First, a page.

Yaw Obuobi tells stories as he spins a yarn or two, but mostly more than two, more likely hundreds, or thousands. A selection of fruit of his painstaking work on ‘paintings’ made entirely of yarn, at the Gallery of African Art 14 July-13 August 2016, reminds us that Africa’s love of textiles is borne over a very long thread indeed. Archaeological forays into prehistory—what we do not know well enough—has yielded some evidence which, having outsmarted the elements, survives today, more by fluke than by a particular impetus for preserving the long forgotten or neglected past.
Those fragments of tales from yesteryears, now the stuff of museums and private collections, tell us of the great time that was had in Africa’s past through the adornment of people and places by woven fibres of an astounding variety. Emmanuel ‘Yaw’ Obuobi invokes that period of achievement not only through contemporary reinterpretations but also through innovative application of materials.
Included in the exhibition are portraits, patches of nostalgia or yearning and allusions to remnants of the past that live amidst our present.
It never fails to surprise some amongst us that both civilisations and tentative communities in the hottest climes of West and sub-Saharan Africa wove in wool as well as cotton, and other materials besides. Findings at Kissi, northern Burkina Fasso, as well as Mali and Nigeria attest to diversity, innovation and sophistication alongside simplicity and minimalism in the textile arts that thrived through decorative and utilitarian impulses.
The tragedy of the slave trade led to creative offshoots, radiating across the seas to the Caribbean and the Americas, effects that could be seen as redemptive were the causes not so awful. Europe too partook of the influences, copied, borrowed and built upon what came through that egregious commerce.
All that is more than a handful to try and reinterpret but Yaw Obuobi, through the diverse subject matter of his oeuvre, has set his sights on widening his repertoire as much his skills and stamina would allow.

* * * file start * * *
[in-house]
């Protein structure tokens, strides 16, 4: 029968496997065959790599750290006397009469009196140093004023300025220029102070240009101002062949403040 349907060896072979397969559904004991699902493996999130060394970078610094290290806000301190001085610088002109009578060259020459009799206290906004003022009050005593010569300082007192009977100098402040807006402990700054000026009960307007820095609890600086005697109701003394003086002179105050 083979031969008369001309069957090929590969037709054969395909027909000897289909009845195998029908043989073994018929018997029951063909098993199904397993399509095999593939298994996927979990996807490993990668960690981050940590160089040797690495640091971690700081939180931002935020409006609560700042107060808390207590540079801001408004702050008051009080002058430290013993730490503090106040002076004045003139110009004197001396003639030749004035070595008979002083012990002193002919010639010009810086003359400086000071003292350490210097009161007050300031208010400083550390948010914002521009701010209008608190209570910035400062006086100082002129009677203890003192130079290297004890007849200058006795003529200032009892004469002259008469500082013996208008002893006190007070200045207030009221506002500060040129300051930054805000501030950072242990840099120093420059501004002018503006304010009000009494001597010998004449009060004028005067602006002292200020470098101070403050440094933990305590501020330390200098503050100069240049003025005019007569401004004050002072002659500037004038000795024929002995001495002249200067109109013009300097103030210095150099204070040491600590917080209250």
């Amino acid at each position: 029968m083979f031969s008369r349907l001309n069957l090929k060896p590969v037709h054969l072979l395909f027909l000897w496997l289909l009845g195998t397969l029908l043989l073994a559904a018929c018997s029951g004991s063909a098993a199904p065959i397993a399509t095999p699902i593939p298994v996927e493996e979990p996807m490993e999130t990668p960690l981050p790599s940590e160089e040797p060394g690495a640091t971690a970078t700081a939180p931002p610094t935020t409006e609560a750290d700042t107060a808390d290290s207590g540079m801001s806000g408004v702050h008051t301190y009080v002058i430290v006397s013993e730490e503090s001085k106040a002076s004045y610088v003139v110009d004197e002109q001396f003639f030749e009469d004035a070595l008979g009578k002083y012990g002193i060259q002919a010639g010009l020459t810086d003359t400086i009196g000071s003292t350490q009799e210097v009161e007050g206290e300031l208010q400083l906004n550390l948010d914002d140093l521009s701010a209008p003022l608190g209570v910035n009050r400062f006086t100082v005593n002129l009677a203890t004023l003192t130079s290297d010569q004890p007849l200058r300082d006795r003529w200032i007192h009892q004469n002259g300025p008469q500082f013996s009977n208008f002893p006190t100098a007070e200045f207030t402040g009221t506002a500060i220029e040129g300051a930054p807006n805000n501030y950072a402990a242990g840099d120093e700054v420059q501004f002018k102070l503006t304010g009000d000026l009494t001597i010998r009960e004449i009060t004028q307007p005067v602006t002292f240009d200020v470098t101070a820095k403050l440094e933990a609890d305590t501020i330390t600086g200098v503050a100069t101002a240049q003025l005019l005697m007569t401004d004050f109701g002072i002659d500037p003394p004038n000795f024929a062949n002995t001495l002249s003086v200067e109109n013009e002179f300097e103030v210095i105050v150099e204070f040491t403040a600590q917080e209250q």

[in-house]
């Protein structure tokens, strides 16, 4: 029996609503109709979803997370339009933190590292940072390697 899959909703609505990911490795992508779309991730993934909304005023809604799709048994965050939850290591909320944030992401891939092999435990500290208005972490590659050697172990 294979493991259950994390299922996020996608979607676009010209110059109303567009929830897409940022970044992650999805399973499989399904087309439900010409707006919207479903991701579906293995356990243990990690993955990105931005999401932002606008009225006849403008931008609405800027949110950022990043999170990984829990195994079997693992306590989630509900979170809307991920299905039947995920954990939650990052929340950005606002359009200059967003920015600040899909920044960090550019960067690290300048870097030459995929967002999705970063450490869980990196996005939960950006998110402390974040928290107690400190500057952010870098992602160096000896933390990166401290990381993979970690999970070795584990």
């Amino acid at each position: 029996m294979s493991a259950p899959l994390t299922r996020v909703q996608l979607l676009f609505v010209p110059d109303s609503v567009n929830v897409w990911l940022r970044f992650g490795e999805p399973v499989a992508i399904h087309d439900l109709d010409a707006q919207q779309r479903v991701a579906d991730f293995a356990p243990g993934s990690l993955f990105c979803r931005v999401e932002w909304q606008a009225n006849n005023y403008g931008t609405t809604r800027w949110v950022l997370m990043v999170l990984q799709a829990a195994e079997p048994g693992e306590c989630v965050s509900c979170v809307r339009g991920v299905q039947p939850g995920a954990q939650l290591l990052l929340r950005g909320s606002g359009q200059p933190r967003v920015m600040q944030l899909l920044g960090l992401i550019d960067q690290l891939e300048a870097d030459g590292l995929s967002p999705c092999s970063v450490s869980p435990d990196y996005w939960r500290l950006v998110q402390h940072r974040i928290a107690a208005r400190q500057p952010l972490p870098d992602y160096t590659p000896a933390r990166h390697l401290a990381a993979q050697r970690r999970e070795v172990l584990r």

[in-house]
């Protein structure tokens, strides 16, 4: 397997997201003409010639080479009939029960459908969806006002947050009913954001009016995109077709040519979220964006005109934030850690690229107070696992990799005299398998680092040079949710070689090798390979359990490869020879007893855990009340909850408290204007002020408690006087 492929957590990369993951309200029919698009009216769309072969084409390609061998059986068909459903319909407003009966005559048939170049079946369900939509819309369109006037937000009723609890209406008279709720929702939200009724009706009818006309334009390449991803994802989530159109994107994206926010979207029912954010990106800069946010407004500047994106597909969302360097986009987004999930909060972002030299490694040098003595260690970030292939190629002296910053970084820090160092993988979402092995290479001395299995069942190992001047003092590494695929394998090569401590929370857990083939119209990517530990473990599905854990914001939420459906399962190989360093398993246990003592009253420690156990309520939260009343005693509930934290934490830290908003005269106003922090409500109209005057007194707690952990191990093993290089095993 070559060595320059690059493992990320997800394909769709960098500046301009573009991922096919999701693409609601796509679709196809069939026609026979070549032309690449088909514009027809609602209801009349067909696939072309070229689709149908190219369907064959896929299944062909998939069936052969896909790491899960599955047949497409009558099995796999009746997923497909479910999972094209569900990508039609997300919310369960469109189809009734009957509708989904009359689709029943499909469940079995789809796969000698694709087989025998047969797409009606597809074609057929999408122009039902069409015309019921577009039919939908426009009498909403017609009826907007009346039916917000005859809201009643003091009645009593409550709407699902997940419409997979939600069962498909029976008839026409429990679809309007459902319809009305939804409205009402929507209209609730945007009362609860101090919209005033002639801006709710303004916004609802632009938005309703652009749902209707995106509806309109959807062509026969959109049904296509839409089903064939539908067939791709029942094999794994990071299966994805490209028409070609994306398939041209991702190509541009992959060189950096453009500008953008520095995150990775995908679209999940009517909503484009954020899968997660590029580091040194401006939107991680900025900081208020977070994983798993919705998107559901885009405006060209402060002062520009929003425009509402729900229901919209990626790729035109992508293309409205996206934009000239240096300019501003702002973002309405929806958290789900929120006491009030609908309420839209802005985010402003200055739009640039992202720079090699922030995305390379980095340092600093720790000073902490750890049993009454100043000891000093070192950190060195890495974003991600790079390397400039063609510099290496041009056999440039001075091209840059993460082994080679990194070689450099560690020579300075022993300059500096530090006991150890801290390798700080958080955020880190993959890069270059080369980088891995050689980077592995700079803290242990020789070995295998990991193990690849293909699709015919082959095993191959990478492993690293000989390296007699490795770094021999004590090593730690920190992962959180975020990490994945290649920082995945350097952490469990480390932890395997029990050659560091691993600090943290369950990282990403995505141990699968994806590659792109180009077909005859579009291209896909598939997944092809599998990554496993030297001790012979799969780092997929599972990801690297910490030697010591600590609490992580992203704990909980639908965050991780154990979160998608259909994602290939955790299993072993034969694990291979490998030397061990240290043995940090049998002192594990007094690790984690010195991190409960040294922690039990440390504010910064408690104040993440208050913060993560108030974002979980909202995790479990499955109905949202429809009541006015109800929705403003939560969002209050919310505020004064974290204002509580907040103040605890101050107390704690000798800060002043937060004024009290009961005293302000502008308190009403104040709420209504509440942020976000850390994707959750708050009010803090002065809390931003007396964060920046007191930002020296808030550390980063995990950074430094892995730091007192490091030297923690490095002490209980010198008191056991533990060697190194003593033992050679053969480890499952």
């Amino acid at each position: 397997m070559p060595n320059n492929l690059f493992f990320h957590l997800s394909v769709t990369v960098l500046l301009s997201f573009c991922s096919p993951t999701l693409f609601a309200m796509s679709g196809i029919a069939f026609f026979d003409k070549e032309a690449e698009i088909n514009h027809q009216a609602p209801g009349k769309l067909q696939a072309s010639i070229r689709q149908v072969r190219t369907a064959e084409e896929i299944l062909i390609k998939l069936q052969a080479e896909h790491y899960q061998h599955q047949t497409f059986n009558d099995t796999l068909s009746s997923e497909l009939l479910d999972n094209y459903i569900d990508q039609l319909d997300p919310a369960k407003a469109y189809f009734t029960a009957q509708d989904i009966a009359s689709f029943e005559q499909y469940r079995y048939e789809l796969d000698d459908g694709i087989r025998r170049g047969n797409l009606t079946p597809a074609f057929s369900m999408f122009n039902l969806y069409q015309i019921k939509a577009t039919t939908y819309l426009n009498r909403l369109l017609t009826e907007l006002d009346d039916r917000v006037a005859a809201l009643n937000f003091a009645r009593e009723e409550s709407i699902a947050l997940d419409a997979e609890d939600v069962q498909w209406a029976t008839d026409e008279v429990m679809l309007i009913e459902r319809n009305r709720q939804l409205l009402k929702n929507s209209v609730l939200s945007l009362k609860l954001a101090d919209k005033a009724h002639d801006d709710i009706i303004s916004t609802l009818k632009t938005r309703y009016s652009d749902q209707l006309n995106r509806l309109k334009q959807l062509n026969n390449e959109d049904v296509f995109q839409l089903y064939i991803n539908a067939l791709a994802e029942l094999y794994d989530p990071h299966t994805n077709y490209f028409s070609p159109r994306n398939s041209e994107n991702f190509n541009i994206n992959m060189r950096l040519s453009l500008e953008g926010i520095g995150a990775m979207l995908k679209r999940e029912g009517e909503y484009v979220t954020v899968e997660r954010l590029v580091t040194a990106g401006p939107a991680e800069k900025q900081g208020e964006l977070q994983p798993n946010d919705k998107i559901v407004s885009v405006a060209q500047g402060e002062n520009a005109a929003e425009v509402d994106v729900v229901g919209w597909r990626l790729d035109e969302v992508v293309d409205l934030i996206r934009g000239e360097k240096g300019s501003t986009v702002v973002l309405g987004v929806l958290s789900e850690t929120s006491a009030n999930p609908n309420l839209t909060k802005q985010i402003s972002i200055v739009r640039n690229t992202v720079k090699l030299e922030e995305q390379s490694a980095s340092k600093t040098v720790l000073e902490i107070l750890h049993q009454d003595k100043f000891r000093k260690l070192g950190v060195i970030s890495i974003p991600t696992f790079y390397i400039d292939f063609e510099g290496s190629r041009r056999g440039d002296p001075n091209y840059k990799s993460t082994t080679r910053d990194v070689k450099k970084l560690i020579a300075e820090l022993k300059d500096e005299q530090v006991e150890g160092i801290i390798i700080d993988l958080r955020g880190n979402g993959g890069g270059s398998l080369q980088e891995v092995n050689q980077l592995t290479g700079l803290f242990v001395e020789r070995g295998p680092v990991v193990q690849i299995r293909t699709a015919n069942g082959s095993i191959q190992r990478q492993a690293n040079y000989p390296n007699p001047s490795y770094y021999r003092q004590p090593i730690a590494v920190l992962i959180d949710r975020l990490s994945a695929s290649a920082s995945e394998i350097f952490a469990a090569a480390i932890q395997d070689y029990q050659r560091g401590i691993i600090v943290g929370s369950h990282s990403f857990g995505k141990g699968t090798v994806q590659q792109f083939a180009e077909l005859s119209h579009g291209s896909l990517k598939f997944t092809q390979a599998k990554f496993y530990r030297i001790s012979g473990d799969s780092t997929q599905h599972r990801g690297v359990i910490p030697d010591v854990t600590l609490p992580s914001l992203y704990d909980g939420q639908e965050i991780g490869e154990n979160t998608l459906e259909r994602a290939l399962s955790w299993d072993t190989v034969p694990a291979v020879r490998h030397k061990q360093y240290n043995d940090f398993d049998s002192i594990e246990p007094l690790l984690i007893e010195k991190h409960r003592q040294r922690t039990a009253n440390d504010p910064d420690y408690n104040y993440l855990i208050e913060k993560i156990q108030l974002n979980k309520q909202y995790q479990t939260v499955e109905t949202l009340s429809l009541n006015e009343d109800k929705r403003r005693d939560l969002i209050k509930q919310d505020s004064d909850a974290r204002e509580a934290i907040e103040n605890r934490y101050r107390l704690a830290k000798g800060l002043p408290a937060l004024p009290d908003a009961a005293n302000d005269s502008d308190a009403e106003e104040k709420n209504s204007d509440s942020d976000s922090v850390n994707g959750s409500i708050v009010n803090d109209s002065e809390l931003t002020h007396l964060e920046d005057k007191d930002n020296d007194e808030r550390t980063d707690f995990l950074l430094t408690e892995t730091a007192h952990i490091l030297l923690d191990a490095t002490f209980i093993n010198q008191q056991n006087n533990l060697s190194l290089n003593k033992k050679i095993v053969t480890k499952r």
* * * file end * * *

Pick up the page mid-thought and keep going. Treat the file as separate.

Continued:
Obuobi was born in Ghana and graduated in architecture from the University of Science and Technology, Kumasi, before migrating to Canada. He now lives and works in Birmingham, England.
Producing paintings entirely of yarn is no ordinary endeavour and one needs to have time on one’s side indefinitely, probably unpredictably too. No wonder the phenomenon and practice thrives in focused or secluded communities of monks and shamans across cultures in Africa, Asia and the Americas. Yaw Obuobi’s immediate inspiration of course is the Kente cloth of the Ashanti from native Ghana, to which he adds fine strands of wool to produce hyper realistic results as well as contemplative abstractions.
“I connected the threads of Kente to transform the use of yarn as a form of expression, passing on a heritage of a proud people
to a form of painting in place of watercolour, acrylics and oils in a flirtation that links cultures and worlds,” says Obuobi.
By using coloured yarns, playing with texture, weaving, interlocking and layering to generate painterly vistas, Yaw achieves depth, fluidity, texture and emotion. But, like all art, one has to go and see it up close to encounter and enjoy and hopefully be influenced by its full potential. ©Sajid Rizvi @sajidrizvi
YAW OBUOBI: Threads of Art. 14 July – 13 August 2016. Gallery of African Art (GAFRA), 45 Albemarle Street, London W1S 4JL.